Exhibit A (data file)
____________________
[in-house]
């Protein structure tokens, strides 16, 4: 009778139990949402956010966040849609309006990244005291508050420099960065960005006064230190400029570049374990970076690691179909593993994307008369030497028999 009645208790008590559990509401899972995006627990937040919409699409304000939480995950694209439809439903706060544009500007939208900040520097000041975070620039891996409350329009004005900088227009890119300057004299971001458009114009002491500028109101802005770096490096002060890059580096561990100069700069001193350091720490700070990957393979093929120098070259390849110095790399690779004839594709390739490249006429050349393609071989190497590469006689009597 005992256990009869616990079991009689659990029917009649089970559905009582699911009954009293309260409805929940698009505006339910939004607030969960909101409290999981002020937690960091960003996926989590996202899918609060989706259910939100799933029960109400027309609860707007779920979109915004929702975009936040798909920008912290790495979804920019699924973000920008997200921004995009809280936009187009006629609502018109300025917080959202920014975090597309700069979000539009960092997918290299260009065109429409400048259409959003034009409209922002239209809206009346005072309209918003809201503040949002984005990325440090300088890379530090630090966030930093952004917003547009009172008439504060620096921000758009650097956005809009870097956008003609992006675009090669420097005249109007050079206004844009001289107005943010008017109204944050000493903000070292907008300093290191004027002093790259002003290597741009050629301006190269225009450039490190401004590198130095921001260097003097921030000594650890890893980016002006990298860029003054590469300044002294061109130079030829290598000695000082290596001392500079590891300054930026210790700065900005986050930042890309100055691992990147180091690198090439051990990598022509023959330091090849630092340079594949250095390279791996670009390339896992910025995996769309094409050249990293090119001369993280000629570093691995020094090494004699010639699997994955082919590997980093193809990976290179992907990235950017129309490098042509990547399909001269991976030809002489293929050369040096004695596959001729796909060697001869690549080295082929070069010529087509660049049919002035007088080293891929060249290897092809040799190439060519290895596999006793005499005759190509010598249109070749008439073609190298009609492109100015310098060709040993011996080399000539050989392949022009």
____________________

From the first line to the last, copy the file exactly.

[in-house]
């Protein structure tokens, strides 16, 4: 009778139990949402956010966040849609309006990244005291508050420099960065960005006064230190400029570049374990970076690691179909593993994307008369030497028999 009645208790008590559990509401899972995006627990937040919409699409304000939480995950694209439809439903706060544009500007939208900040520097000041975070620039891996409350329009004005900088227009890119300057004299971001458009114009002491500028109101802005770096490096002060890059580096561990100069700069001193350091720490700070990957393979093929120098070259390849110095790399690779004839594709390739490249006429050349393609071989190497590469006689009597 005992256990009869616990079991009689659990029917009649089970559905009582699911009954009293309260409805929940698009505006339910939004607030969960909101409290999981002020937690960091960003996926989590996202899918609060989706259910939100799933029960109400027309609860707007779920979109915004929702975009936040798909920008912290790495979804920019699924973000920008997200921004995009809280936009187009006629609502018109300025917080959202920014975090597309700069979000539009960092997918290299260009065109429409400048259409959003034009409209922002239209809206009346005072309209918003809201503040949002984005990325440090300088890379530090630090966030930093952004917003547009009172008439504060620096921000758009650097956005809009870097956008003609992006675009090669420097005249109007050079206004844009001289107005943010008017109204944050000493903000070292907008300093290191004027002093790259002003290597741009050629301006190269225009450039490190401004590198130095921001260097003097921030000594650890890893980016002006990298860029003054590469300044002294061109130079030829290598000695000082290596001392500079590891300054930026210790700065900005986050930042890309100055691992990147180091690198090439051990990598022509023959330091090849630092340079594949250095390279791996670009390339896992910025995996769309094409050249990293090119001369993280000629570093691995020094090494004699010639699997994955082919590997980093193809990976290179992907990235950017129309490098042509990547399909001269991976030809002489293929050369040096004695596959001729796909060697001869690549080295082929070069010529087509660049049919002035007088080293891929060249290897092809040799190439060519290895596999006793005499005759190509010598249109070749008439073609190298009609492109100015310098060709040993011996080399000539050989392949022009």